Code 91

William H. Miller, Jr.
Major, Maricopa County Sheriff’s Office


William Harold Miller, Jr, born in Phoenix, AZ on August 11, 1942, and passed away September 1, 2014, in Phoenix, AZ after a long illness. Bill graduated from Glendale High School in 1969, and received a scholarship to Grand Canyon College. He entered the U.S. Army and served our Country from 1961-1963, attaining the rank of Sergeant. During his law enforcement career, he also attended Glendale Community College, accruing 76 hours of credit from 1971-1975. He was on the Dean’s List for 1977, by GCC’s Honor Board. He also completed over 1600 hours of local and National service schools. He completed 14 hours of credit from the University of Virginia while at the FBI National Academy.

All he ever wanted to do was to follow in his father’s footsteps and be a law enforcement officer with the Glendale Police Department working along side his father. That was not to be because blood relatives could not work together at that Department.

In February 1968, he was hired by the Maricopa County Sheriff’s Office and began his remarkable career. His first assignment was in the Jail Division. His first serious call came in March 1968. While making a routine walk of the cells on the third floor, he heard a soft voice say “deputy.” As he neared the cell, the other inmate sharing the cell was pointing to the shower, at which time he observed the other inmate hanging by his neck in the shower. Bill ran out and got the keys, ran back, telephoned the lower level of the situation. Another deputy ran to assist. The prisoner was transported to the hospital and he was later advised his neck was broken in two places. The prisoner lived for approximately two weeks and then died of his injuries. This was Bill’s first serious call and writing if a report as a Deputy Sheriff. It temporarily shook him up, but he was able to shake it off and complete his duties.

He knew then that he was destined to be a law enforcement officer. During his time in the Jail, which was about one year, he worked numerous suicide attempts, fights and illnesses, plus other duties. Some of the inmates he used as informants later on in his career.

His next assignment was on to Uniform Patrol. There was virtually no training. He was thrown the keys to a patrol car and told his beat would be the whole West side of Maricopa County. This lasted a short time. An officer was needed for the Accident Investigation Unit, so he volunteered. It wasn’t long before his first fatality would come in April 1969. A father was on his way home from a Boy Scout campfire when a man ran a stop sign hitting his vehicle, which had his son and three other boys. It was terrible having to inform his wife of the sad news at the hospital that night.

On the night of December 25, 1969, a small plane crashed near the summit of the Estrella Mountains injuring the pilot. During the subsequent search and evacuation, the crew of the Dept. of Public Safety AMES helicopters requested help. Bill was filling up his patrol car about 11:30 pm getting ready for shift change when he heard the call. There were no units working in the area so he responded. He got there about 11:35 pm and was briefed by several deputies who could not find any footpaths to the site of the crash. Then Bill volunteered to fly to the top to try to assist. When the helicopter got to the top, it could not land because of the rugged terrain and got as close to the ground as it could, and Bill opened the door, stepped on the skid, reached down and grabbed the skid, slid his feet off, hung and dropped to the ground, not knowing what was below him, or how far he was dropping. Once hitting the ground, he checked the aircraft and found no one in it. He was carrying a very heavy old model radio and advised the people on the ground that there was no one in the aircraft. At that time, he was advised to standby, that the helicopter was coming back to the ground to pick up the Sergeant to help me search for the pilot. As soon as he got there they began working their way down from the peak of the mountain to try and locate the pilot. The rugged terrain was very difficult and there were a lot of large rocks. Bill said he would get on top of rocks and slide down not knowing whether he was sliding five feet or five hundred feet due to the darkness. It took a long time because of the rattlesnake-infested, rugged terrain. We had to be very careful. After many many hours, we had to take a break. It had gotten very cold, very fast. At that time, the helicopter flew up to our location and dropped us water and blankets so we could rest. We began searching again at daybreak. We brought the injured out at daybreak. This was a very dangerous task, but would do it again.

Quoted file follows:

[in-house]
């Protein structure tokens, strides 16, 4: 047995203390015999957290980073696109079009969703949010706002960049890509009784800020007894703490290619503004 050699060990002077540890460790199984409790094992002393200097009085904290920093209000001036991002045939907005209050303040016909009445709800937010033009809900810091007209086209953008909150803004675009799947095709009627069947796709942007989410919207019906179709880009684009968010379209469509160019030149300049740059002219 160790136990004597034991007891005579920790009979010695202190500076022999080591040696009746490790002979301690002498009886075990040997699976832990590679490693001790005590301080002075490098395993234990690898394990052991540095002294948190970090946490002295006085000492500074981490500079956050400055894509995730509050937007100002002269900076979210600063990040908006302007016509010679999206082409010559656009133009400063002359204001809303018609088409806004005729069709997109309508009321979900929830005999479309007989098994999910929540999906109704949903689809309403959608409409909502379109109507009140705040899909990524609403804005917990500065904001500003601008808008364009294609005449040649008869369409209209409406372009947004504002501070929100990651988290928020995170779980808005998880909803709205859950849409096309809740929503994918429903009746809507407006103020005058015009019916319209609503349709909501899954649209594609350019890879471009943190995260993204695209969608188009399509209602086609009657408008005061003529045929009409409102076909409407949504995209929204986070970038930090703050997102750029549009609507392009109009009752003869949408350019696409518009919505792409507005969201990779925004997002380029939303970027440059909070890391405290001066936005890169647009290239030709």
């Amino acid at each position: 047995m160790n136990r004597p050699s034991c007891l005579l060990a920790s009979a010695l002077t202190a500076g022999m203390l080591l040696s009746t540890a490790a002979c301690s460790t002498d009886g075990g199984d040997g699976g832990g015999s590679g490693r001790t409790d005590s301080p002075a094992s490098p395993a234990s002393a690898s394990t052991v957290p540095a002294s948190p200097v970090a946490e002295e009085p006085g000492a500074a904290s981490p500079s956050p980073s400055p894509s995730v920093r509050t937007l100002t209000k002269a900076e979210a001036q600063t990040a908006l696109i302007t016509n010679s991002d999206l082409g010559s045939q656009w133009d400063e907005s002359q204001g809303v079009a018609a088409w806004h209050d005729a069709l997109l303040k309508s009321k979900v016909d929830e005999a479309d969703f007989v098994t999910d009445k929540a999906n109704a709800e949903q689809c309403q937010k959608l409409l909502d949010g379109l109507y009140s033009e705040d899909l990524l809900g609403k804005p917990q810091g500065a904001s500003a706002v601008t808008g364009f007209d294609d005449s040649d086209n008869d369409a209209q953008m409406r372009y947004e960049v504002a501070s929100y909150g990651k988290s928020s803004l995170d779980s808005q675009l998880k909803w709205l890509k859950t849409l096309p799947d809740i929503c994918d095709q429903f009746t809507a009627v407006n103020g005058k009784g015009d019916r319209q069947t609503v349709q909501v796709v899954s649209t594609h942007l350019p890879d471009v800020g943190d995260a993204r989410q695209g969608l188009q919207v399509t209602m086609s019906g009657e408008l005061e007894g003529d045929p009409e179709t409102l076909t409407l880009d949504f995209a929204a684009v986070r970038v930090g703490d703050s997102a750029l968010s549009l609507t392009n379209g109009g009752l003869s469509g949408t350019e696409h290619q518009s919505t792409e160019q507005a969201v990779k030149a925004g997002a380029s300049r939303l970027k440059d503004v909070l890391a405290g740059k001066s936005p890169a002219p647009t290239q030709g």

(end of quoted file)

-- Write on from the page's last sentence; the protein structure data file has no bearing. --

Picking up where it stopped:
Things do come full circle sometimes. July 2, 1969, Bill was providing security at an off-duty job for the Sun City Saints Softball Game. A gal he went to school with received a double fracture of her ankle plus a fractured tibia. He helped get her to safety. What a small world we live in.